MILLIONS OF ARAB CITIZENS TOOK TO the streets in almost every major Arab city on the 10 June 1967 proclaiming their intent to reverse the consequences of the June 1967 war, the third Arab-Israeli war, and their determination to defeat Israel's attempt to establish its dominion over the region. Arabs, in their multitude, understood that such an undertaking had two aspects. On the one hand, a military option to force Israel to withdraw from the occupied territories and a diplomatic option to engage the United States, Israel's primary benefactor and protector, were required. On the other hand, the conduct of the war made it amply clear that the Arab status quo was no longer viable. Their societies were in need of radical reform.
Arab-American academics and professionals, who founded the Association of Arab-American University Graduates (AAUG) in 1967 and immersed themselves in building it, shared many of the same perceptions. My association with AAUG began in the 1970s. Earlier, as a graduate student in Canada, my activities in the public field were focused on the mobilization of Canadian Arabs at the local and national levels through the Canadian Arab Federation (CAF). CAF was established in 1967 to represent Canadian Arabs on issues of public policy. Following my graduation in 1973, I returned to the Arab world to assume a teaching position at Kuwait University. Naseer Aruri was spending a sabbatical that year in the Department of Political Science. He introduced the AAUG to his colleagues immediately after his arrival and was very successful in recruiting new members and supporters from among their ranks. These included an elite circle of accomplished scholars from various academic disciplines and different Arab nationalities, some of whom were recognized political or social activists, such as As'ad Abdul Rahman, Walid Khadduri, Adrian Shihab El Din, Khaldoun Al Naqib, Hassan Al Ebraheem, Faisal Al Salem, Mohammad Rabi', Ahmad Tarabain, and many others. Naseer's personality exuded confidence; his intellectual vigor and his mannerisms endeared him to all. Soon, with Naseer in the lead, we succeeded in holding a joint AAUG-Kuwait University conference in Kuwait which exceeded our expectations. Naseer returned to his post at Southeast Massachusetts University leaving many friends behind. After that year, Naseer and I continued to work together on public issues and maintained a special friendship which endures until today.
My association with AAUG became intermittent. During my seven-year stay in Kuwait, I helped organize and participated in AAUG conferences held in the U.S. and Kuwait, contributed to AAUG publications and built a network of supporters for AAUG in the Gulf. It was a time when Arab nationalist sentiments and thought dominated the region, especially in Kuwait, a country whose infrastructure and economy were built by Arab professionals and whose educational system was manned by Arab teachers to a greater extent than in any other Arab Gulf country most of whom depended on foreign educators. Between 1979 and 1990, when I joined Harvard, McGill, and then the University of British Columbia, I became totally immersed in the XVII annual convention in 1984, President in 1985, ex officio member of the board in 1986, reelected to the Board in 1988, and Board of Editors from 1987-1990. In addition to the time and effort spent on AAUG affairs in the U.S. and Canada, I was also traveling repeatedly in the 1980s to the Middle East at the head of AAUG delegations or by myself to raise the funds that were needed. Over all in that decade, I volunteered some six to eight weeks each year on AAUG business. I could not have maintained such a schedule had it not been for the support of my wife and two of my brothers, Mohammad and Nabih. They understood how much I was committed to the success of AAUG. Since 1991, my involvement in the workings of the Association has been minimal. Given my record at AAUG, my observations are more pertinent to and representative of the 1980s.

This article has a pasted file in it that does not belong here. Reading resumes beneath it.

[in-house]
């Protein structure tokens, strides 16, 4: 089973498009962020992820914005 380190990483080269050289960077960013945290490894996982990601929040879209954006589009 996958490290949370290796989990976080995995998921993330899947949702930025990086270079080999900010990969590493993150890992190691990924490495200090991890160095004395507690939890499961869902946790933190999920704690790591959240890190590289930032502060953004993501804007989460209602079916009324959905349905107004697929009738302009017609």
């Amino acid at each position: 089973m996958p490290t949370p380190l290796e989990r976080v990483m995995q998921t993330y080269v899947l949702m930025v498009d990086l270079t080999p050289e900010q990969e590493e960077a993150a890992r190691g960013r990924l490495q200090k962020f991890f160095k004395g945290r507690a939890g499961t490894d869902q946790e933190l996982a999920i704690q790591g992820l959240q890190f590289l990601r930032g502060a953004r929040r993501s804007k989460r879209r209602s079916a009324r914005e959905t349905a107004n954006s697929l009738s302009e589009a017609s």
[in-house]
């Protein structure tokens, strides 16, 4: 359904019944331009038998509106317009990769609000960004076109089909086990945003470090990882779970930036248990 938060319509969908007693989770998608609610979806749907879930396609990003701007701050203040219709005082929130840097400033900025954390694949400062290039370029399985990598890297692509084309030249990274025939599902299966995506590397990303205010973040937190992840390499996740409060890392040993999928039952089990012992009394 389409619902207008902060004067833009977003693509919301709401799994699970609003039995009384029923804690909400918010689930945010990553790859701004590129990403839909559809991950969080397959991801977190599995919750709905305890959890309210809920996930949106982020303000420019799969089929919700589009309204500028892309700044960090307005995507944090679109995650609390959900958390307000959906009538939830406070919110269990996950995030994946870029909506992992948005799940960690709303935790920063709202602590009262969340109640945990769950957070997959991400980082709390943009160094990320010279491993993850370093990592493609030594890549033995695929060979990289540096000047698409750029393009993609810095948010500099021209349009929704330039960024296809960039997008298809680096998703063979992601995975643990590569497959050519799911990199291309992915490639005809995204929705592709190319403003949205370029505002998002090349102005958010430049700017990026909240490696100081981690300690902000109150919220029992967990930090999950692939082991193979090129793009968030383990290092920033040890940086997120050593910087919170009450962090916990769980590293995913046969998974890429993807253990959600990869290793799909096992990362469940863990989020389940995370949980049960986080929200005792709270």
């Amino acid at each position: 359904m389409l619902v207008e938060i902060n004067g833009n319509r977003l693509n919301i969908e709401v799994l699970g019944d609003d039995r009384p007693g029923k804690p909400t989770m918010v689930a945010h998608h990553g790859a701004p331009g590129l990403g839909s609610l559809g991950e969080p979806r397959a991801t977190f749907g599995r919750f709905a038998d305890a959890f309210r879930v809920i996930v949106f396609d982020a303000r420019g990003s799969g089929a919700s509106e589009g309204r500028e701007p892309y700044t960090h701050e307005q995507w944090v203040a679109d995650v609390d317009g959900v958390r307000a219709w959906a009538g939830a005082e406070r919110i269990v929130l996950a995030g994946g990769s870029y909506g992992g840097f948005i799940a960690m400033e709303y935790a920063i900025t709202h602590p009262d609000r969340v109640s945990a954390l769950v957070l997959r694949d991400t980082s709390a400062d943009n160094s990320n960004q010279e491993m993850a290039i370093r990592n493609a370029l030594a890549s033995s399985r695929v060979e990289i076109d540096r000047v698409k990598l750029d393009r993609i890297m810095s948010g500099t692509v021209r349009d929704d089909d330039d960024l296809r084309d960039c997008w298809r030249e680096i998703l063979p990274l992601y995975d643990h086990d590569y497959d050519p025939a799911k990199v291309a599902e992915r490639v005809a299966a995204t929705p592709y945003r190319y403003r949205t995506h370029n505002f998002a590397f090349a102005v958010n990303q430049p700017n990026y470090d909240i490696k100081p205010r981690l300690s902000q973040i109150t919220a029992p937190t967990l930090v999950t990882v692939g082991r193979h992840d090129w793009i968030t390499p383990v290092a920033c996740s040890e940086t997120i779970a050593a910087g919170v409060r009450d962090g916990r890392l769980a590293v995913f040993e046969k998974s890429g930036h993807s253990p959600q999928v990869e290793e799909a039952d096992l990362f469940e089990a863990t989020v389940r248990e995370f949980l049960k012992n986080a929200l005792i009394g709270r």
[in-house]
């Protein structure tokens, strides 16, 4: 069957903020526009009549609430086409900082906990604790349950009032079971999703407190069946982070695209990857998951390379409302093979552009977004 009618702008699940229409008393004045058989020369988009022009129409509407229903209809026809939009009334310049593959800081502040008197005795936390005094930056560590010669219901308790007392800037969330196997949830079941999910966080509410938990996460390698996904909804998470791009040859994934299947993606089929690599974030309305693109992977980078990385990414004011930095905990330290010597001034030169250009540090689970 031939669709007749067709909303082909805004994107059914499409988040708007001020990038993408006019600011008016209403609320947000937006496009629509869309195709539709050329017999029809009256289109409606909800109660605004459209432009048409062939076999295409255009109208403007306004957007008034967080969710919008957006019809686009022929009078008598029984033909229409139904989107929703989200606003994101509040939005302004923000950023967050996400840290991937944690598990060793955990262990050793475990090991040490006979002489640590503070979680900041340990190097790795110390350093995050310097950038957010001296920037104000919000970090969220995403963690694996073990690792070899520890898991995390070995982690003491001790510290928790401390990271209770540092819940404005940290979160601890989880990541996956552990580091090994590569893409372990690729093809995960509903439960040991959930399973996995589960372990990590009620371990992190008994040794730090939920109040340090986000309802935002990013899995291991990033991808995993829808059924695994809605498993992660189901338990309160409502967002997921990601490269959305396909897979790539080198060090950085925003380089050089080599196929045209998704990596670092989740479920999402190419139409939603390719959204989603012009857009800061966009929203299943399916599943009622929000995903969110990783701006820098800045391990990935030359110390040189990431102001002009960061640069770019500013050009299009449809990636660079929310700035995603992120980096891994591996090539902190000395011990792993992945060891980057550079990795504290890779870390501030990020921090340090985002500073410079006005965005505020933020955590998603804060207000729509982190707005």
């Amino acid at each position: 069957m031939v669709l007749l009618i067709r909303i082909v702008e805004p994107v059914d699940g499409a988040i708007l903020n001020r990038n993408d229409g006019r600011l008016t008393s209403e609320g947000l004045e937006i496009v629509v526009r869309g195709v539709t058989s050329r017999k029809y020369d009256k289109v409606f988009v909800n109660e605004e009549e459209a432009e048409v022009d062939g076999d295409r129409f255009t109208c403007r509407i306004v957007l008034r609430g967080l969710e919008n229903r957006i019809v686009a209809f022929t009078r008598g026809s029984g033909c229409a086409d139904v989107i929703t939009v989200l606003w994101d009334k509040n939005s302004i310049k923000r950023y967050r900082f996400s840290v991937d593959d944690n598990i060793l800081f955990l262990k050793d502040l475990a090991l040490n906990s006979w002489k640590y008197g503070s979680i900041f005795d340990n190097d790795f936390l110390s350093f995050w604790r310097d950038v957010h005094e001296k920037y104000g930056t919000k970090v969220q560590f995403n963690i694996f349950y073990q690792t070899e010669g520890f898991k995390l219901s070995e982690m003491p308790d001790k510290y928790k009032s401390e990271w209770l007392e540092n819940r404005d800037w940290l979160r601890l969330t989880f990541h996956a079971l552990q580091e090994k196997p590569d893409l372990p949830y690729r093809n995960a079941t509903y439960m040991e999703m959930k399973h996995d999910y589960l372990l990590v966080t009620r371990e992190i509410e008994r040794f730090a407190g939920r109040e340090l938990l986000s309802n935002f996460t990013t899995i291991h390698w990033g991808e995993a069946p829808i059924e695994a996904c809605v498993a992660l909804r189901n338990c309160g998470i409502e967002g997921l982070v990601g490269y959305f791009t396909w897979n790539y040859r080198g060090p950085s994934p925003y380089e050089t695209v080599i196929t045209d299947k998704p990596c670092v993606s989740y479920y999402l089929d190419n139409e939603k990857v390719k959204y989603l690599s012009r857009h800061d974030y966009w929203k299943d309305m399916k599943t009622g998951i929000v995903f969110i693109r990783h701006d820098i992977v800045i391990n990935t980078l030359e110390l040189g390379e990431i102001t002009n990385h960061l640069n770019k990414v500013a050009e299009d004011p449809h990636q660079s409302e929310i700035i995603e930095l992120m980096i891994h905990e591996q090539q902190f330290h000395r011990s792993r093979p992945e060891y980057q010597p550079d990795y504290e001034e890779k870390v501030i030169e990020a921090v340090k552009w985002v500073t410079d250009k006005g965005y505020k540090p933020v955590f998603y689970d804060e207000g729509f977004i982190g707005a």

Until about 1990, AAUG remained the leading national Arab-American organization in the field of scholarship. Its intellectual output gained prominence in three areas: the publications' program of books and booklets, a scholarly journal and the annual conventions. Over the years, it published a significant number of high quality original manuscripts on Arab issues, the Palestinian cause, Israeli politics, Arab-Americans, and the Middle East policy of the U.S. These studies were written by AAUG and non-AAUG members, Arab and non-Arab scholars, including noted intellectuals such as Joe Stork, David Hirst, Cheryl Rubenberg, Amnon Kapeliouk, Claudia Wright, Glenn Perry, Livia Rokach, Israel Shahak, Noam Chomsky, Carolyn and Richard Lobban, W.T. Mallison, Janet Stevens and many others. The publications program also included the Mideast Monitor, Special Reports, Information papers and Occasional Papers on topical issues. The AAUG collection of publications offered an alternative library to the pro-Israeli, anti-Arab literature widely available to U.S. readers.
In 1979, AAUG established the journal Arab Studies Quarterly (ASQ) to augment the publications program. Within a relatively short period, ASQ established itself as a leading periodical in the field of Middle East studies. By 1986, ASQ was ranked among the top three US-based academic journals on the Middle East, and one of the top twenty most read academic journals in the U.S. (From a letter written by Fouad Moughrabi to the then President of the AAUG, Halim Barakat, dated 2 January 1986). In addition, the Journal attracted renowned intellectuals from many nations and disciplines.